Skin is an essential barrier that protects the body from infection and dehydration. It is also an important sensory organ that allows animals to perceive touch, pain, and temperature. A single layer of multipotent embryonic epidermal progenitors located in the basal layer gives rise to skin lineages: the epidermis that provides barrier function, hair follicles that are important for thermal protection, and Merkel cells that mediate mechanotransduction. While the molecular mechanisms controlling development of the epidermis and hair follicles have been extensively studied, the processes controlling Merkel cell fate determination are completely unknown. Transcriptional profiling revealed differential expression of key chromatin regulators in epidermal progenitors and Merkel cells. Among them were several subunits of the Polycomb repressor complex, which were expressed in epidermal progenitors but were downregulated in Merkel cells. Using in vivo loss-of-function studies, we uncovered that the Polycomb complex controls Merkel cell lineage development. Without Polycomb repression, differentiation is accelerated and Merkel cells are precociously acquired. To get insight into the mechanisms of Polycomb control of Merkel cell development, we have identified genes repressed by the Polycomb complex in epidermal progenitors. The most prominent among them was Sox2, which encodes a transcription factor that is highly expressed in Merkel cells. Conditional ablation of Sox2 in skin revealed a dramatic decrease in Merkel cell number, indicating the importance of Sox2 for Merkel cell development. Overall, the above-mentioned results suggest a working model wherein the Polycomb complex controls differentiation in epidermal progenitors by repressing key developmental regulators of the Merkel cell lineage, such as Sox2. The main focus of this grant is to determine the molecular mechanisms by which the Polycomb complex controls Merkel cell fate determination.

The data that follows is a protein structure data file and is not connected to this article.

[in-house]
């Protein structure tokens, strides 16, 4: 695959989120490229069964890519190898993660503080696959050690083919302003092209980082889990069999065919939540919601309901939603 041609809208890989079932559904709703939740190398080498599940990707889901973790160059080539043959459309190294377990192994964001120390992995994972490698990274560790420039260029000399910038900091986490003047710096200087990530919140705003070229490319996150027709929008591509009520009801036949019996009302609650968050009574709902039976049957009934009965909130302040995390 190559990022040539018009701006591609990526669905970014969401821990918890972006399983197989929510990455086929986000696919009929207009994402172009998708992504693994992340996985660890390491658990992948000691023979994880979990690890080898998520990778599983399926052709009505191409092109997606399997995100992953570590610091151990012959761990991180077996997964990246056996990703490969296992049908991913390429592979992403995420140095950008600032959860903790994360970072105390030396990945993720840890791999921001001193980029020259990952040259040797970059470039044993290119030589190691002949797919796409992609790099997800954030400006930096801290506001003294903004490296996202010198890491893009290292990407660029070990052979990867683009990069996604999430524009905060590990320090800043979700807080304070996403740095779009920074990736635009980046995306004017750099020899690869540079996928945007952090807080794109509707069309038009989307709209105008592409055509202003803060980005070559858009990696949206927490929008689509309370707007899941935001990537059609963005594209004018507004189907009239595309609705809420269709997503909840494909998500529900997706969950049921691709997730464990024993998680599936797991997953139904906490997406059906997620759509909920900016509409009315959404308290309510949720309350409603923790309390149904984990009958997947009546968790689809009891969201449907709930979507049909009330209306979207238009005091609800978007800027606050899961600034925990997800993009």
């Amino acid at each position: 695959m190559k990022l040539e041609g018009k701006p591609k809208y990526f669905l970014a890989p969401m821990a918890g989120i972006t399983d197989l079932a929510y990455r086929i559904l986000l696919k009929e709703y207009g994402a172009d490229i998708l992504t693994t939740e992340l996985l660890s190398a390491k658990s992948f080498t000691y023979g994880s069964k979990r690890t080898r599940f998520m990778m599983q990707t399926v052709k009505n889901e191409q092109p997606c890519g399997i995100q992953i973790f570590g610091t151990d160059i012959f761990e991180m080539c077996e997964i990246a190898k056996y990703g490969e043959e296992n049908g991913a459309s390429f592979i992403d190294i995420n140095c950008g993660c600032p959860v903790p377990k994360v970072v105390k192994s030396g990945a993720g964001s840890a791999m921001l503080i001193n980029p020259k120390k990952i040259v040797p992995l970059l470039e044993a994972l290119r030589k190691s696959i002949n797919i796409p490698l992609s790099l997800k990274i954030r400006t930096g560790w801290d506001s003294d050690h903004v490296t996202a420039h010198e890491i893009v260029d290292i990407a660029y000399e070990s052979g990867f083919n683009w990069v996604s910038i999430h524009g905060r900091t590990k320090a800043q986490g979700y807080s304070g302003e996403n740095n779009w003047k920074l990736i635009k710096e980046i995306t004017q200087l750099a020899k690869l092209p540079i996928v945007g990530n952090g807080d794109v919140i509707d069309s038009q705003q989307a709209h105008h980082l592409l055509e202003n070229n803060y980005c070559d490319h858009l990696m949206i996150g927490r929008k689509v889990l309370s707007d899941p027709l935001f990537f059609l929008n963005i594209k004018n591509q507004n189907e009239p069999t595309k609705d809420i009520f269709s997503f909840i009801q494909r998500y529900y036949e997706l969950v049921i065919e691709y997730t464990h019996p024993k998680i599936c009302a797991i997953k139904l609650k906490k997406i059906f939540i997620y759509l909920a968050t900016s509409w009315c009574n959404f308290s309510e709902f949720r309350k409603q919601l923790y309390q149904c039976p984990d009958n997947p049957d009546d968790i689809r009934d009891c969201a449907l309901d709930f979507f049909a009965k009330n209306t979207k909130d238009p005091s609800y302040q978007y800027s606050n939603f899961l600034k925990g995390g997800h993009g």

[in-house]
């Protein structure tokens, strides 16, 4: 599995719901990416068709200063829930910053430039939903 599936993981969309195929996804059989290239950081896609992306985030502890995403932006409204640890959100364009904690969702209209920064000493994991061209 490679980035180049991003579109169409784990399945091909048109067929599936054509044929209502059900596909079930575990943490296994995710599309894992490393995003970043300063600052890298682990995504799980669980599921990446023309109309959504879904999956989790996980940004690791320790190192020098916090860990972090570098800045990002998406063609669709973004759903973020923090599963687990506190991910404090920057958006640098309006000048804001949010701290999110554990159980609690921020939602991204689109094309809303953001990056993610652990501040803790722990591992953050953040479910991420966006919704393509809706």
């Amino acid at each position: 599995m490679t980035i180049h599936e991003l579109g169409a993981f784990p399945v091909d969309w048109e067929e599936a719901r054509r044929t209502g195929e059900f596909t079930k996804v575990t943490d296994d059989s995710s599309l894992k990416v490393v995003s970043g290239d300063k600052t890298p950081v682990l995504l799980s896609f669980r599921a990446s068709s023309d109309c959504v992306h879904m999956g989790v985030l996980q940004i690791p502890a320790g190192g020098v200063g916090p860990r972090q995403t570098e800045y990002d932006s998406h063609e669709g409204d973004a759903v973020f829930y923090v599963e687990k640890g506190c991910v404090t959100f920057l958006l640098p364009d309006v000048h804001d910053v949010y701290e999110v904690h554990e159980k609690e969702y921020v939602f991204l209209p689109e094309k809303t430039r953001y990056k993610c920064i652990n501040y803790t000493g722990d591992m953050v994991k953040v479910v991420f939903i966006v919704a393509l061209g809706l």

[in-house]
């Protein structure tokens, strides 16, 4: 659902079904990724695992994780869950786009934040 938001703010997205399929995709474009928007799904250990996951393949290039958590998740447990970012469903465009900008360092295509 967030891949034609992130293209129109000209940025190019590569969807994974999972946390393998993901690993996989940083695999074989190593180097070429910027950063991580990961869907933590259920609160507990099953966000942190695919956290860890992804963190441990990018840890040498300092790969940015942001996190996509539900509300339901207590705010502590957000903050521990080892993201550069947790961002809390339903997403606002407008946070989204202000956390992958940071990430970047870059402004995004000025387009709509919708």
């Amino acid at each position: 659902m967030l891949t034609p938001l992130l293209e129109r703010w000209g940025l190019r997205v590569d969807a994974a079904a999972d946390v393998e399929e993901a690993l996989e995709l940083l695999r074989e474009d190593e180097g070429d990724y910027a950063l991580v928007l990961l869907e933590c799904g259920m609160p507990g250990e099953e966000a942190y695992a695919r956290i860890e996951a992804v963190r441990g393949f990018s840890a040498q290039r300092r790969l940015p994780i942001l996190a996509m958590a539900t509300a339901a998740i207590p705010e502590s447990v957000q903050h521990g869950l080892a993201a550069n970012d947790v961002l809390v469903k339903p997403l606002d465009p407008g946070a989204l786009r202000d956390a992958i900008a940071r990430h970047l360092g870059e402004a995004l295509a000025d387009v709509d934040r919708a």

In Aim1, we will analyze the significance of Polycomb-mediated Sox2 repression in control of the Merkel cell lineage.
In Aim2, we will delineate how the Polycomb complex, active chromatin modifications, and components of the transcriptional machinery cooperate to regulate Sox2 gene activation during differentiation of epidermal progenitors to Merkel cells. Finally, in Aim3 we will explore the role of other chromatin regulators in control of Merkel lineage development. Indeed, transcriptional profiling revealed that aside from the Polycomb complex, five key chromatin regulators are differentially expressed in epidermal progenitors and Merkel cells. Using in vivo loss-of-function, molecular and biochemical studies, we will uncover the significance of these chromatin regulators with respect to Merkel cell development. In summary, these studies will define the role of chromatin regulators in skin development and fate determination.)

Public Health Relevance

Skin is not only an essential barrier between the body and the environment, but is also a sensory organ that allows animals to perceive touch responses. During development, embryonic epidermal progenitors give rise to the epidermis and hair follicles that provide barrier functions, and Merkel cells that mediate mechanotransduction. Understanding the mechanisms that control commitment of epidermal progenitors to their lineages will provide information on processes that can lead to skin diseases such as skin cancer.)

Agency
National Institute of Health (NIH)
Type
Research Project (R01)
Project #
5R01AR063724-03
Application #
8705399
Study Section
Arthritis, Connective Tissue and Skin Study Section (ACTS)
Program Officer
Baker, Carl
Project Start
Project End
Budget Start
Budget End
Support Year
3
Fiscal Year
2014
Total Cost
Indirect Cost
Name
Icahn School of Medicine at Mount Sinai
Department
Biology
Type
Schools of Medicine
DUNS #
City
New York
State
NY
Country
United States
Zip Code
10029
Bardot, Evan S; Valdes, Victor J; Zhang, Jisheng et al. (2013) Polycomb subunits Ezh1 and Ezh2 regulate the Merkel cell differentiation program in skin stem cells. EMBO J 32:1990-2000